By P. C. Sanginga, Ann Waters-Bayer, Susan Kaaria, Jemimah Njuki, Chesha Wettasinha
Agricultural research, extension and education can contribute greatly to enhancing agricultural production in a sustainable way and to reducing poverty in the developing world, but achievements have generally fallen short of expectations in Africa. In recent years, growing economic and demographic pressures – coupled with the entry of new market forces and actors – have created a need and an opportunity for more interactive approaches to development. Understanding the existing innovation processes, recognising the potentials for catalysing them and learning how to support joint innovation by different groups will be the key to success.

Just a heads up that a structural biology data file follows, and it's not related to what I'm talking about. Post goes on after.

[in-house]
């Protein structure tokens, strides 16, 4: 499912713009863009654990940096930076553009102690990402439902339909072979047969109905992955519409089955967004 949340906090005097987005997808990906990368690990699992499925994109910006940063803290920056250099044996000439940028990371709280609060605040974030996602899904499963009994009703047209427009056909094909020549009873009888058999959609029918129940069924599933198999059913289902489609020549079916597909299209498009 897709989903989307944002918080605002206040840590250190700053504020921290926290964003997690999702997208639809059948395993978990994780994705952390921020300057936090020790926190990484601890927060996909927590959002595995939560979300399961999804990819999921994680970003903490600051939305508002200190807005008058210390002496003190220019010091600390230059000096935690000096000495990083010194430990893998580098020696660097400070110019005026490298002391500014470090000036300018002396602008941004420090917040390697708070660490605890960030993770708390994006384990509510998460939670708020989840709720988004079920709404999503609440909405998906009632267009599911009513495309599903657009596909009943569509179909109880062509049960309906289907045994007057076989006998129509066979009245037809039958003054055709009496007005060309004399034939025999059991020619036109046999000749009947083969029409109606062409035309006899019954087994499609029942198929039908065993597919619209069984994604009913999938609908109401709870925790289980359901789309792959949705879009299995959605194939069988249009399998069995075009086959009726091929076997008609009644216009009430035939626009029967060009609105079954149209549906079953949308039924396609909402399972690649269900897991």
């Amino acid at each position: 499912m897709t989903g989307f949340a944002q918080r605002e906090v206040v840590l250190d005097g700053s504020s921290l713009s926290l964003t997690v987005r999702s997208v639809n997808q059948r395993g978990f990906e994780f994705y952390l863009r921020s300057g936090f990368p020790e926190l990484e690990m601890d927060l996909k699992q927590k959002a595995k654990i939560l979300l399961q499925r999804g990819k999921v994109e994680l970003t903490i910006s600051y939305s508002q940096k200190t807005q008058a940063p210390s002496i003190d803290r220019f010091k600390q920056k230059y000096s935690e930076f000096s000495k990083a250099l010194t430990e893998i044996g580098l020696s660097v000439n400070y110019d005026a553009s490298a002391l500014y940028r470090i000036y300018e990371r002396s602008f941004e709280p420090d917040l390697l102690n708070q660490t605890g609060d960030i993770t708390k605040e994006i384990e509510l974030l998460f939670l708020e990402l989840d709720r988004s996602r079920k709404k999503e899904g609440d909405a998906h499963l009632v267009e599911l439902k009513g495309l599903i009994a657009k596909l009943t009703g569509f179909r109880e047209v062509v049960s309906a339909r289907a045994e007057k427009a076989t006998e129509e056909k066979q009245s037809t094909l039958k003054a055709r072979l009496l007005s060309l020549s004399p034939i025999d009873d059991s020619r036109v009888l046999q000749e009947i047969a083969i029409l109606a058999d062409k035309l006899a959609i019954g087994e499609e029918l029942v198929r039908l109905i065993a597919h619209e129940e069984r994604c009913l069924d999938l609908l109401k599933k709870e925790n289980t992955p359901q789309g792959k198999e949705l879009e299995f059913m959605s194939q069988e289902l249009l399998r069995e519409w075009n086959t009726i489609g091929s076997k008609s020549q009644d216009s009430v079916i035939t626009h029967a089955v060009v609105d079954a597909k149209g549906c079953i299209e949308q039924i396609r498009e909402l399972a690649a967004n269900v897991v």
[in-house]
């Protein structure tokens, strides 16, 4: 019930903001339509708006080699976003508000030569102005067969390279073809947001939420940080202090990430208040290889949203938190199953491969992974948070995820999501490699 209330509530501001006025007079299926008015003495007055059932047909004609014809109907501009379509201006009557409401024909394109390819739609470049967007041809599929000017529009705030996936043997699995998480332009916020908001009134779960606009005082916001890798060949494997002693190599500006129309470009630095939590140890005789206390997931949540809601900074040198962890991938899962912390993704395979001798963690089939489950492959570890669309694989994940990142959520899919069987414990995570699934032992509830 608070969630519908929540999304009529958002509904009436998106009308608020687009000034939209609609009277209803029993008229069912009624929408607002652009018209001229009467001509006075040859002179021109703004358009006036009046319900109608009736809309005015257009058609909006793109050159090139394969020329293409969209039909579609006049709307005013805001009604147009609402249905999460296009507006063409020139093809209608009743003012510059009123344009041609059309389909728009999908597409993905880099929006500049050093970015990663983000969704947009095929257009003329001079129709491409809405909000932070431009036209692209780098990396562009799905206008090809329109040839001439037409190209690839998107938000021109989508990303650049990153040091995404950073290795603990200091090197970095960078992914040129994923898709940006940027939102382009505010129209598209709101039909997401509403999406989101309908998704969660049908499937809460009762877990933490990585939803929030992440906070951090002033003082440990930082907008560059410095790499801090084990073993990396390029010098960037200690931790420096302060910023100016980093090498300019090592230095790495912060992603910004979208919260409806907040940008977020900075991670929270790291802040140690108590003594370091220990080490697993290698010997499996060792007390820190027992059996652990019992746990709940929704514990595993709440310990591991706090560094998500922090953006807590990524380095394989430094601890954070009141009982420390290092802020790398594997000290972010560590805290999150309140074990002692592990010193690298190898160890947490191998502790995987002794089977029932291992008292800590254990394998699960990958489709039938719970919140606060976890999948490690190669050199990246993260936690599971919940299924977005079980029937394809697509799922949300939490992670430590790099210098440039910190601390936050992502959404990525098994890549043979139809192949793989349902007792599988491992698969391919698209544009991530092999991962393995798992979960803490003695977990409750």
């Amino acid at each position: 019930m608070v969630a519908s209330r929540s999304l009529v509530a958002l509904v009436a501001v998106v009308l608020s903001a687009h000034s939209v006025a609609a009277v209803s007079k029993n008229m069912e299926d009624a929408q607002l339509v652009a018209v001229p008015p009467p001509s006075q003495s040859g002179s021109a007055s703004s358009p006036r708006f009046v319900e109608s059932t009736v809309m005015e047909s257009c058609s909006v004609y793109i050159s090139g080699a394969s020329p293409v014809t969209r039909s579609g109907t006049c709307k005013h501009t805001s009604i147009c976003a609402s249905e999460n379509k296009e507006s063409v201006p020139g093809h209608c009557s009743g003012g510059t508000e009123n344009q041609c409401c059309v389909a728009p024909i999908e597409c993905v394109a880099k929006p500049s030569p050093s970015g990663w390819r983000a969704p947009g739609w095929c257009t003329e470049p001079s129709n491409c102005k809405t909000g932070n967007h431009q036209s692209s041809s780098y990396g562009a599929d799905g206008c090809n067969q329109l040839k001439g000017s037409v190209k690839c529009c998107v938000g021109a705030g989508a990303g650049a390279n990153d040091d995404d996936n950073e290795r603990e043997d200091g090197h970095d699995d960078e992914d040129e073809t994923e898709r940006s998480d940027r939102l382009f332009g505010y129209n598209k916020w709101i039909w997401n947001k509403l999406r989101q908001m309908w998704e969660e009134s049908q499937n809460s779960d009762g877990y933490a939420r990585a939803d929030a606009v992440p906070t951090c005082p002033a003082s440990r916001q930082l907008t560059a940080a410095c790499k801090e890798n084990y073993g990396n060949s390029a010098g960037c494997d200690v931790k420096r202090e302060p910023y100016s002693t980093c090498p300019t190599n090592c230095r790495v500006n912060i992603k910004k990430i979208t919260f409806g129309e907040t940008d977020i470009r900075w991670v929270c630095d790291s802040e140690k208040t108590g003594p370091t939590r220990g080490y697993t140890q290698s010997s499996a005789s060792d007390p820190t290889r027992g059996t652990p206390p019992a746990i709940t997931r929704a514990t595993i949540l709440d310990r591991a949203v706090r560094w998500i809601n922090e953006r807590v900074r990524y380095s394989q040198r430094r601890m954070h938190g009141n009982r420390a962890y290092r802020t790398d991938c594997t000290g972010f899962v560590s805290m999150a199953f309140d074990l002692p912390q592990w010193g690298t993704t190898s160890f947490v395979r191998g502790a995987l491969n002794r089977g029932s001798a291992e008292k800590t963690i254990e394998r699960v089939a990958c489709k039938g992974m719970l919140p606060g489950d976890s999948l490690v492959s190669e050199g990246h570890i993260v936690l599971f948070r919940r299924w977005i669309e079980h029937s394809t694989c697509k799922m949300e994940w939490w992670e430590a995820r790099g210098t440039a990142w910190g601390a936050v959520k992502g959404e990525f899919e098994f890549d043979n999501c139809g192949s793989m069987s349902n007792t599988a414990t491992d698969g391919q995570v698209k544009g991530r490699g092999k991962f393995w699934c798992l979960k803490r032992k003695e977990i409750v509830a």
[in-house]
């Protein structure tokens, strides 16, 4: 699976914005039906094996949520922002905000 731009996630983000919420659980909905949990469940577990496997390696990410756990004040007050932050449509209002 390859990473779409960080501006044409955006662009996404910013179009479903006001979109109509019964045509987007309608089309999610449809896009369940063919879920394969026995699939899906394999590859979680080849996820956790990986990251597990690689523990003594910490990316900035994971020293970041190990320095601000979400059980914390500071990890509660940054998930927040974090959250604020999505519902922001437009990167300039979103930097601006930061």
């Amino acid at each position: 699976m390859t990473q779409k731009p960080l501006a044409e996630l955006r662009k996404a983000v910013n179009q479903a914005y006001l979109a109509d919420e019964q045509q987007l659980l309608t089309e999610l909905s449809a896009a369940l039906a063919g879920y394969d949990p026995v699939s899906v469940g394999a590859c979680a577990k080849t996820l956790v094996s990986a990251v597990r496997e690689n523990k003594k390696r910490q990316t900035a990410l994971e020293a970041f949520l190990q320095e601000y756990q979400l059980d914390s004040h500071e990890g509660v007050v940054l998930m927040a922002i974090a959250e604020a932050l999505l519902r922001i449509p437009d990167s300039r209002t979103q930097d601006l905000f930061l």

This book covers new conceptual and methodological developments in agricultural innovation systems, and showcases recent on-the-ground experiences in different contexts in Africa. The contributions show how innovation is the outcome of social learning through interaction of individuals and organisations in both creating and applying knowledge. It brings examples of how space and incentives have been created to promote collaboration between farmers, research, extension and the private sectors to develop better technologies and institutional arrangements that can alleviate poverty. In 25 broad-ranging chapters the book reflects cutting-edge thinking and practice in catalysing and supporting innovation processes in agriculture and management of natural resources.